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Shāfi‘īyah: An Introduction to Islamic Jurisprudential Sects

1- A glance at the Life of Shāfi‘ī

In terms of antiquity, Shāfi‘īyah is the third Sunni judicial school. Its founder is Abū ‘Abd Allāh Muhammad b. Idrīs, a jurist from the fourth generation of Successor jurists from Mecca. He is attributed to the Quraysh tribe, and was born in 150 A.H. in Gaza, Palestine. He started learning jurisprudence from Muslim b. Khālid al-Zanjī, and when he was only 14, Zanjī gave him permission to issue fatwa. He moved to Mecca at the age of 20, and studied under Mālik b. Anas. He stayed with Mālik for 9 years, until he died. Mālik used to praise him and gave him permission to issue fatwa.

After that, Shāfi‘ī was appointed as a judge in Yemen. He had secret relation with Zaydīyah, which led to his captivity in 187 A.H. and he was taken before the Caliph, Ḥārūn, in Baghdad. However, it was not long before Ḥārūn released him, after knowing his scientific position. Shāfi‘ī was in scientific communication with Muhammad b. Ḥasan Shaybānī (d. 189 A.H.), a famous Ḥanafī jurist, in Baghdad. His acquaintance with Ḥanafīyah, led to develop a new school that was intermediate and combined of both Ḥanīfah, the school of rationalists spread through Iraq, and Mālikīyah, the school of traditionists spread through Hejaz.

Shāfi‘ī proclaimed his new Jurisprudential sect by presenting the rules of deducing religious precepts, which was later entitled Uṣūl al-Fiqh. After that he went to Mecca, but in 195 A.H. returned to Baghdad, meanwhile, he trained many students and authored “al-Risālah”, the first book concerning uṣūl al-fiqh. The book includes subjects as: the Qur’an, Sunnah, abrogating and abrogated, weakness factors of ḥadīths, isolated tradition, ijmā‘ (consensus), qiyās (deductive analogy), ijtihād (interpretive reasoning), istisān (juristic preference), and dissension. Muhammad b. Idrīs left for Egypt in 195 A.H. to disseminate his new sect. in Egypt, Shāfi‘ī renewed his views that he had arranged in Iraq presenting in books of al-Risālah and al-Ḥujjah. He rewrote al-Risālah and his new jurisprudential views, which were more credible and authentic in jurisprudence were compiled in a book called al-Umm.

Shāfi‘ī is the first person who has written about uṣūl al-fiqh and Āyāt al-Aḥkām (verses of the revealed prescripts), and talked about incongruities between ḥadīths. He was also an accomplished archer, poet, astronomer, and Qur’an reciter. He used to show a great love for Ahl al-Bayt (A.S.) so that many people caviled him for this love, but he answered them by the poem that: “if loving the progeny of Muhammad is heresy …. Then Thaqalayn (the Qur’an and Sunnah) witness that I am a heretic.”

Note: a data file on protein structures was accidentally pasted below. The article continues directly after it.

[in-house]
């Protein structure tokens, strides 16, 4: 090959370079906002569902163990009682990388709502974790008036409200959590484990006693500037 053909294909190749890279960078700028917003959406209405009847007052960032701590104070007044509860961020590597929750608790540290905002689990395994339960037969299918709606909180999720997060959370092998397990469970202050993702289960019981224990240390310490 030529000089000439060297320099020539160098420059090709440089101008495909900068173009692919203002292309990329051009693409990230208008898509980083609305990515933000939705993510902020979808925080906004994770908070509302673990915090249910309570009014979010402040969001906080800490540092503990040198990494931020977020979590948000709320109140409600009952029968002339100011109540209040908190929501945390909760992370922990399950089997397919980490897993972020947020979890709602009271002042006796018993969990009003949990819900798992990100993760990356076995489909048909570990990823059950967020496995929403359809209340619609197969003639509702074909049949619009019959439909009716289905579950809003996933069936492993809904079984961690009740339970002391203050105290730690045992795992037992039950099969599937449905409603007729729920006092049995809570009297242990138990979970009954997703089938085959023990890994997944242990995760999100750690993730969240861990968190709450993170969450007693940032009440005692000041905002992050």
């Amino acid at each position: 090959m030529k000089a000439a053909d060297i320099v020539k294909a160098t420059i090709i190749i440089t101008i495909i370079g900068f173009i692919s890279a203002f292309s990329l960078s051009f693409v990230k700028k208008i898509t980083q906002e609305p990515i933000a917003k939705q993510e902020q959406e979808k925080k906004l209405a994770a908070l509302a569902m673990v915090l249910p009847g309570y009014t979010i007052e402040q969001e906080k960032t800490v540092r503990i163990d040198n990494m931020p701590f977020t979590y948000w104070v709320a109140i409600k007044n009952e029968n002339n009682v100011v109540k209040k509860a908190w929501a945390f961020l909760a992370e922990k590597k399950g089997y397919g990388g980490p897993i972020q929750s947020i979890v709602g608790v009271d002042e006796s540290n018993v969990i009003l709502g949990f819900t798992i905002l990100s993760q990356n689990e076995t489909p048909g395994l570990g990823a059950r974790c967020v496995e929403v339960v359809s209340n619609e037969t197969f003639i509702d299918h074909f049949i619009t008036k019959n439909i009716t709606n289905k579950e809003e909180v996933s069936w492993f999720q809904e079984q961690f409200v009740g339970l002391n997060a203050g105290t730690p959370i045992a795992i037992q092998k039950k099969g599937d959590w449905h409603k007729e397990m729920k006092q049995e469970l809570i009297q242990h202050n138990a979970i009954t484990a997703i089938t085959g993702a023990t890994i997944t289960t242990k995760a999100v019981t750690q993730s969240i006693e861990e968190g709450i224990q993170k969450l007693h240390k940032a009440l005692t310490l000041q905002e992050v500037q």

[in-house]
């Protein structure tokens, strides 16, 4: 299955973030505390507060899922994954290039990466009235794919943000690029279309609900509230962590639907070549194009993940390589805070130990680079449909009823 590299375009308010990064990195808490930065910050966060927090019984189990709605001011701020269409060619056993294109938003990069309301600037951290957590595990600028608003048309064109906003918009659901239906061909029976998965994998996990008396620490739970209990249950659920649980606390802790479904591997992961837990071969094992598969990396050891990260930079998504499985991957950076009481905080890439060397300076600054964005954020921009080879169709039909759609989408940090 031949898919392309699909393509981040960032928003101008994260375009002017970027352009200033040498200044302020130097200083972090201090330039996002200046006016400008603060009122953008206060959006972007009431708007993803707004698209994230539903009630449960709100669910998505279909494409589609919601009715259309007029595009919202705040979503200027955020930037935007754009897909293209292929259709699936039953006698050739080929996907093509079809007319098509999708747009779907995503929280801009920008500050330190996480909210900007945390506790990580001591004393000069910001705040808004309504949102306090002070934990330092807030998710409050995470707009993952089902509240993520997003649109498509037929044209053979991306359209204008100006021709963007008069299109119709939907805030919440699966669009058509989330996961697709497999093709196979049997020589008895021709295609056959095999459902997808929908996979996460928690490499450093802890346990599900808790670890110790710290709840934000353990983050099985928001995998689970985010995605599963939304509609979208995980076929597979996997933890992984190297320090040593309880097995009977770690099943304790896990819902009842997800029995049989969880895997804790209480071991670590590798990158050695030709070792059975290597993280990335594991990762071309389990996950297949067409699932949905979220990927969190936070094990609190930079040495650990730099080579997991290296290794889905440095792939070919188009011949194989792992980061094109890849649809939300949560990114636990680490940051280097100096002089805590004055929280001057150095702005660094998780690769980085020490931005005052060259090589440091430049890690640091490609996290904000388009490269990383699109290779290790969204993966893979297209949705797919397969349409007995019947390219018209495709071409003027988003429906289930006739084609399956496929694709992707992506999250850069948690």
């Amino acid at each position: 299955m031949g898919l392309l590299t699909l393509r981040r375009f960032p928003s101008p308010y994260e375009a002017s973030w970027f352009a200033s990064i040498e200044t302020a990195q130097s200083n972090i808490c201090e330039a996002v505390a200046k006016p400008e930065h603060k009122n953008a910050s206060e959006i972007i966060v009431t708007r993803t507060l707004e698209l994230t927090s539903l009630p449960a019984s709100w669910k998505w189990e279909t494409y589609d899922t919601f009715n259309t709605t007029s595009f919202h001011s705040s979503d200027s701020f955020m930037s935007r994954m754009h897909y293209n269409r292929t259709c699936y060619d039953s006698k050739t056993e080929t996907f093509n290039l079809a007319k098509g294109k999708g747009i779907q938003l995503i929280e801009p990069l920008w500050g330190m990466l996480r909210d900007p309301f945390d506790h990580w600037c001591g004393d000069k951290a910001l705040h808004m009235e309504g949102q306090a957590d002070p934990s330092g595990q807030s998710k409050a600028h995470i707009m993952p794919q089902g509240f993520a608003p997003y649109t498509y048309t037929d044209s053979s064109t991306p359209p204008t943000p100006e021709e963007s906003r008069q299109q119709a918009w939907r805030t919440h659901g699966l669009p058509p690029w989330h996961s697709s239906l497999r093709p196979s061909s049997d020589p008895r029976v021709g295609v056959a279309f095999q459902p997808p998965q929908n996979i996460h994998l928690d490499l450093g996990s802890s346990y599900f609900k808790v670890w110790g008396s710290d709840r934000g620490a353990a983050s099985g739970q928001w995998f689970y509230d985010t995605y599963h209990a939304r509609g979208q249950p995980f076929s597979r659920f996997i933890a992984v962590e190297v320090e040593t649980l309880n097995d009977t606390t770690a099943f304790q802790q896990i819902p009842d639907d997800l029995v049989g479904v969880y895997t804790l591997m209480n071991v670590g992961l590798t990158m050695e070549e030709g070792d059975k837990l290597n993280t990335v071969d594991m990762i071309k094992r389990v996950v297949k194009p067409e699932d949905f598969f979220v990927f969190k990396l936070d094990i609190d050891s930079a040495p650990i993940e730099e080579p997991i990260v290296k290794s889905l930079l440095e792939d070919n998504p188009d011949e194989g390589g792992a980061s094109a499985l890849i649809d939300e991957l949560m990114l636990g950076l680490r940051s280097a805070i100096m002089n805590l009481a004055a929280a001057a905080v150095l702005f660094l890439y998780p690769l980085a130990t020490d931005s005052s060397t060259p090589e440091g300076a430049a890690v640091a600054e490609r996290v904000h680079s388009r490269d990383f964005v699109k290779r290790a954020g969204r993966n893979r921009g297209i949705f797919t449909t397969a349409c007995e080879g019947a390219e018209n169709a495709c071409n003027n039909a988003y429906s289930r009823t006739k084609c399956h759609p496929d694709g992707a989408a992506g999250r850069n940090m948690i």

Shāfi‘ī authored many books, including:

  • Al-Ḥujjah, which was his old jurisprudential book,
  • Al-Umm, regarding fiqh. It is published in 7 volumes,
  • Al-Risālah, regarding uṣūl al-fiqh,
  • Al-Sunan,
  • Ikhtilāf al-Ḥadīth,
  • Fḍā’il Quraysh,
  • Ibṭāl al-Istiḥsān,
  • Kitāb al-Ijmā‘,
  • Kitāb Khilāf Mālik wa al-Shāfi‘ī,

He died in 204 A.H. in Fusṭāṭ, Egypt.

2- History

Egypt was the first place where the school of Shāfi‘īyah appeared, however, before it Ḥanafīyah and Mālikīyah were spread over there. After the dominance of Fāṭimī Caliphs over Egypt, and spread of Ahl al-Bayt’s jurisprudence over there, Shāfi‘īyah became unpopular in Egypt. However, when Ṣalāḥ al-Dīn Ayyūbī put an end to Fāṭimīs’ dominance over there, Shāfi‘īyah became popular there again. Ayyūbī government favored Shāfi‘īyah more than other Four Sunni Schools, and earmarked the chair of judgment to Shāfi‘īyah as its official school. This situation continued at the time of Turkish Baḥrī government, but Ẓāhir Bībrus includes other schools in judicial system; however non-Shāfi‘ī jurisdiction could not spread beyond the Cairo and Fusṭāṭ. Shāfi‘īyah was very famous in Egypt, and Sheikh al-Azhar was selected from Shāfi‘ī scholars until 1287 A.H. Shāfi‘īyah, after Egypt, was predominant in Iraq, cities of Khurāsān, Turkestan, Syria[1], and Yemen. It was also followed in Transoxiana, cities of Fars, Hejaz, and some parts of India. From 300 A.H. onwards, it found followers in Andalusia and Africa, too.

Shāfi’īyah is the predominant sect in Egypt plateaus, Palestine, and Kurd-living areas. Most Muslim population of Indonesia, Malaysia, Philippine, India, China, Australia, majority of Iranian Sunnis, and half of Yemeni Muslims follow this sect.  It is the second popular Sunni sect in Iraq, and challenges Ḥanbalīyah in Hejaz. A quarter of the Muslims in Syria are Shāfi’ī, but very it is less prevalent in Afghanistan.

3- Sources of Deduction

The Qur’an: Shāfi‘ī, just like other jurists, regarded the Holy Qur’an as the main and the first jurisprudential source. He resorted to its outward meaning, except when there was a reason indicating that another meaning is intended. In his point of view, abrogating the Qur’an by Sunnah is not acceptable, although it was supported by many traditions.